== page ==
Somehow, in the brief interval of his disinterest, the two had begun to argue. For some reason, from what he could gather, they were arguing about him. His sobered gaze fell back upon the threaded sheets, which he began to pick at, wearing the material into microscopic frays beneath his fingernails.
For Joe, the straw past the last one had been the fight at the fast food stop. It was one of many fights between his parents, and not the first public one. Technically, it was not even a fight; it had gone off as a squabble about the food. Something had been cooked wrong, or something along those lines. No, it was pettier than that; his mother had ordered something wrong for his father, and they argued, and it escalated into a “thing.”
That night, that argument had been the explosion in the long fuse. His father had driven too fast for anyone. His mother, mentioning that they were in a bad part of town, had looked just too long and too suspiciously at the black man sitting next to them for Joe to dismiss it as her simply looking around the room. And then, the “thing.”
Joe’s definition of a “thing,” for better or for worse, had been derived from his mother when they had both been mutually annoyed by his father’s antics. Synonyms for “thing” included: outburst, tantrum, scene. He had seen it before but never had he felt so helpless about it. So he got up and tried to walk away. His mother turned to him, demanded that he “SIT DOWN.” She threatened him in all the ineffective and harmless ways she could. Joe left the restaurant.
His parents stormed out behind him, telling him to come back immediately. He kept walking. Then, he thought about what would happen if he just kept going. And, in short, in the corridors of his imaginings, he saw a man with two left feet, wooden feet, hold out his coat. Joe relented. He turned around, got in the car, and sat silently as his parents produced noise, like children.
And on the drive, for the first time, as they began to argue about him, Joe wondered whether his parents loved him because they wanted to or because they needed to. He did not know if he knew the difference. All the same, the shadow of a conviction began to form in him.
When Joe got back to his room, shutting his door and shutting out the noise behind him, he sat in darkness. He had a decision to make. He trembled, somewhere on the silent edge of emotionless and unbridled screaming. He contemplated the room: his sheets, the window, the wall socket, a pencil. He ground his fists against his knees and opened his mouth to yell, but could only exhale in horror. To sleep, perchance to dream. He almost thought that he could feel nothing. Thankfully, he knew that was a lie.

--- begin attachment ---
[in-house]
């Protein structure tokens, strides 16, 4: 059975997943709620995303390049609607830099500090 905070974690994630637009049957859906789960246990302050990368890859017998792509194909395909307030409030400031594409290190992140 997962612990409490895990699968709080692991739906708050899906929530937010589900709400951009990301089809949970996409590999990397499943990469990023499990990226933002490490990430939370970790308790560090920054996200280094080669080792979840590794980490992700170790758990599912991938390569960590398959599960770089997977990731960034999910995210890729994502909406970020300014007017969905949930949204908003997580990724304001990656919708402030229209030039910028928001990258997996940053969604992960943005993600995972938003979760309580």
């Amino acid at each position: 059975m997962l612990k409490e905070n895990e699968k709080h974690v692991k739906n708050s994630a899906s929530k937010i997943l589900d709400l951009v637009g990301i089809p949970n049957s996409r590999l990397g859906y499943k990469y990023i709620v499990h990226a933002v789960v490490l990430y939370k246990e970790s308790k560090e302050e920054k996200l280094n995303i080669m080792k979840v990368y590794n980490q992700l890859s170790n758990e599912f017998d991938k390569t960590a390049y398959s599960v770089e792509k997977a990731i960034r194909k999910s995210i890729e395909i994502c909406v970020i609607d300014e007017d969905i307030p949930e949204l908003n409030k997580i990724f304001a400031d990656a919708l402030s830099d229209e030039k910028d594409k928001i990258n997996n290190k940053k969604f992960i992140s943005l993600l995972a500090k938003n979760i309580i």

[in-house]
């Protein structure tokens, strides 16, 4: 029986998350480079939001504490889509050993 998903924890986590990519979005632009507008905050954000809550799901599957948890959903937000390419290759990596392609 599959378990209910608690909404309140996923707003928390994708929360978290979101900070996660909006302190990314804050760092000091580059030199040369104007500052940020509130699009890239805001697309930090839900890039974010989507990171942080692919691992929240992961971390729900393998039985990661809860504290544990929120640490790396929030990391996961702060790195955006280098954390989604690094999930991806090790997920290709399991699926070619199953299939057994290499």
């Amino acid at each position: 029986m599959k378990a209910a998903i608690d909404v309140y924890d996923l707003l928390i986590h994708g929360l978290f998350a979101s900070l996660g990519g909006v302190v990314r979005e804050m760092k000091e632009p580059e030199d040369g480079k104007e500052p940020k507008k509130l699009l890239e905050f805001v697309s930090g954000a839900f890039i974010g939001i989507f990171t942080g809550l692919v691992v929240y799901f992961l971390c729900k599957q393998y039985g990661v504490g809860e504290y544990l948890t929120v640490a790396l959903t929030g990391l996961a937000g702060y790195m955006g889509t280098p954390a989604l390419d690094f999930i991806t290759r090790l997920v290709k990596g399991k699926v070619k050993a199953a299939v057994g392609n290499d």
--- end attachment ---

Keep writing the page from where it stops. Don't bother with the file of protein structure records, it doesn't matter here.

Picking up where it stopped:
A tear fell down his cheek, first of sadness, and then he laughed and cried with painful joy. He remembered the promise that he made himself the first time that he had nearly done it. It was the trap that he had set for himself. “Only on the day when I can’t cry, then I’ll do it. As long as there are tears, there’s a reason to be sad about it, and that means there’s a reason to live.” And now, as he wept in his bed, the tears brought him some solitary hope. He was still alive, even as he was still alone. His bedroom deepened and quivered, as though it was artificially, but artfully, threaded over the top of some deeper layer. The walls billowed like a curtain. His computer desktop of a starscape, floating like a window to another world, shown through as a relic of transcendent beauty. He did not think much about any of it, consumed only by the emotion.
And, before he fell asleep, Joe repeated to himself a sentence that he did not yet entirely understand, but that felt right. A promise. “I know who I am,” he whispered to himself, over and over, for hours. In his bedroom, seventeen years old, he lived by these words.
That night, for the first time in five straight years, Joe did not remember his dreams.
Joe heard the bed squeak and felt something pressing down on it next to him. He opened his eyes to see Sandra’s face shining across from his in the morning glow.
“You slept in,” she observed, slapping her palm into his forehead.
“I’m sorry,” he said, still struggling to open his eyes and rubbing the now red region above his eyebrows. “You know, for me only being here a couple of days, you’re acting a little too familiar. Didn’t your nans ever tell you not to slap people?”
“I’m surprised you can still feel the pain, considering how completely uncomfortable your bed is.” She yawned, stretching her arms outwards.